Up close, the yatai’s intricate details stood out clearly and could not be missed. It is no wonder that each float takes several years to put together and requires the expertise and attention of specialised carpenters and craftsmen. Each portable shrine is decorated extensively with delicately handcrafted symbols, motifs and carvings representing the local district’s residential God and stories from ancient legends. The shrine jostling before me was carrying the God from Matsubara shrine, the symbol of the dragon crest donning the top of the structure plus the red dress of the float and the men gave it away.

Inside the yatai sit four taiko drummers, noriko, who are dressed in impressive kimonos, just as detailed as the yatai. Their arms swing in excellent synchronisation with each other, providing the non-stop soundtrack for the night. “It is said they have the hardest job of all!” my friend joked. “Noriko don’t have a break and drum on throughout the whole night, even when the shrines fall in the battle.” Yatai are truly a testimony to Japan’s emphasis on fine attention to detail and the country’s constant strive towards excellence.

As the men carry the shrine towards the battleground, they jostle it in an almost dance-like motion. They move it side to side and up and down to amuse and excite the God inside. Occasionally the shrine would drop to the ground with a loud thud, giving the men a well-deserved break. Controlling such a heavy structure is not an easy feat - it takes the strength of approximately 75 grown and able-bodied men to transport the float. Much to my surprise, Terasaki explains, “Those who transport the shrine actually don’t practise beforehand. The person at the front of the yatai has a job of calling out the direction and the nobori (men who carry the shrine) match their movements to the instruction.”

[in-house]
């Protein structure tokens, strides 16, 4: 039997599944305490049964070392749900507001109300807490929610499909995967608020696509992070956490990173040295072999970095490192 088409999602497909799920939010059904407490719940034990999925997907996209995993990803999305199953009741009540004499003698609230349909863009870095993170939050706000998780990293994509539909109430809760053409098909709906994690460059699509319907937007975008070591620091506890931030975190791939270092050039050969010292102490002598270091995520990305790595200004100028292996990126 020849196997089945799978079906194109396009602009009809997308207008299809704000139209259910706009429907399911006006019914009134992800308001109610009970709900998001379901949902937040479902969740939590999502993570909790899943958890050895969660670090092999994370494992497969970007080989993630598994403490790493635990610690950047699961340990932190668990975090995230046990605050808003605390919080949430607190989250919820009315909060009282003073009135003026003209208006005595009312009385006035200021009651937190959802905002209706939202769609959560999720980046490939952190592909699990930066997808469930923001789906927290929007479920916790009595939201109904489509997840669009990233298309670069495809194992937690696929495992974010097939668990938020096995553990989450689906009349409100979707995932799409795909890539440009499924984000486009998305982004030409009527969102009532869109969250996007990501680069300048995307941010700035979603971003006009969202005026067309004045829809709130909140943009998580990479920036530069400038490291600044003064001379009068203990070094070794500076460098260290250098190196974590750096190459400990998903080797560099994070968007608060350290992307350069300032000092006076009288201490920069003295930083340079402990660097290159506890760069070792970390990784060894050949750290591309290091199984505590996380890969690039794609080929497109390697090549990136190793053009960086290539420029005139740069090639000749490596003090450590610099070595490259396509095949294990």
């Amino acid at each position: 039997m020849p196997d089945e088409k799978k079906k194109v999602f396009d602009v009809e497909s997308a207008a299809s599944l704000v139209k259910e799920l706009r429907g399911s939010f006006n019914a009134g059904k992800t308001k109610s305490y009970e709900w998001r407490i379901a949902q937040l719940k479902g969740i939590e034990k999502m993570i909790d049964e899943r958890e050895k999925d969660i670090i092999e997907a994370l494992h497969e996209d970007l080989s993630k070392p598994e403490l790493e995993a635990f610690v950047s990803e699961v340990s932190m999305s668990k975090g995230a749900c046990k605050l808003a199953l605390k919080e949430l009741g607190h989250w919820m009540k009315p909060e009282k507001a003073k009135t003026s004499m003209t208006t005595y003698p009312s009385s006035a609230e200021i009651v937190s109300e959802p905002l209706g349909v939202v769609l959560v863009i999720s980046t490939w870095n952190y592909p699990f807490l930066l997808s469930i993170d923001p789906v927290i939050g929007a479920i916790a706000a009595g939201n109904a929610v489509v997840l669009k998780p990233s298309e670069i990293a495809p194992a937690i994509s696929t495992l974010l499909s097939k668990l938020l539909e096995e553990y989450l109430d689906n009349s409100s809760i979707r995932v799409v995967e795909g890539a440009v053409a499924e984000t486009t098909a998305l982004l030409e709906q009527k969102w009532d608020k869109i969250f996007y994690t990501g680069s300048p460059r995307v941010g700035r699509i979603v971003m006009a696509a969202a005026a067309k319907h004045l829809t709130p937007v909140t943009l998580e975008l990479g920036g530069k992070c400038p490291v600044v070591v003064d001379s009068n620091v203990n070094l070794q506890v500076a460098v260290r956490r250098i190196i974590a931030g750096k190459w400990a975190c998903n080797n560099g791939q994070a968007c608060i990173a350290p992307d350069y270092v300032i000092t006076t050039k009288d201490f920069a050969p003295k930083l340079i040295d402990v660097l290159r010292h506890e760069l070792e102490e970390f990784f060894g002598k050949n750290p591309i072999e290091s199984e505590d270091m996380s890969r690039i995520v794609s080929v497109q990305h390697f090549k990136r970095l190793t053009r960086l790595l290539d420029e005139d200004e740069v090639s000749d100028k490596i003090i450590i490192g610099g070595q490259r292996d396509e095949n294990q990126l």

As the final shrine makes its way over to the open-air amphitheatre in the valley nearby the Matsubara Hachiman Shrine, the scene of the ultimate battle, I head back to our prime viewing spot situated high above the battleground. Reminiscent of the Coliseum in Rome, the venue is jampacked with people from all 360 degrees. People rush back to their seats as the event was about to unfold, returning from the food vendors who line the entrance to the amphitheatre. The charcoaled smell of yakitori (grilled chicken) and dried squid, along with the buzz of excitement and anticipation whiffed through the air.  

On the battleground, the shrines begin bouncing up and down, up and down, similar to a boxer moving as he prepares himself before throwing the first punch at an opponent. Older men who are not physically able to carry the shrine carry pom pom sticks and surround the shrine on the battleground. They wave it up and down in fast and quick motions, getting quicker and quicker and foreshadowing the upcoming action. The shouting and chanting of the nobori grew in intensity. The sound of the taiko drums thunders louder and louder, ringing through the whole venue and my body. The battle of the year was about to begin.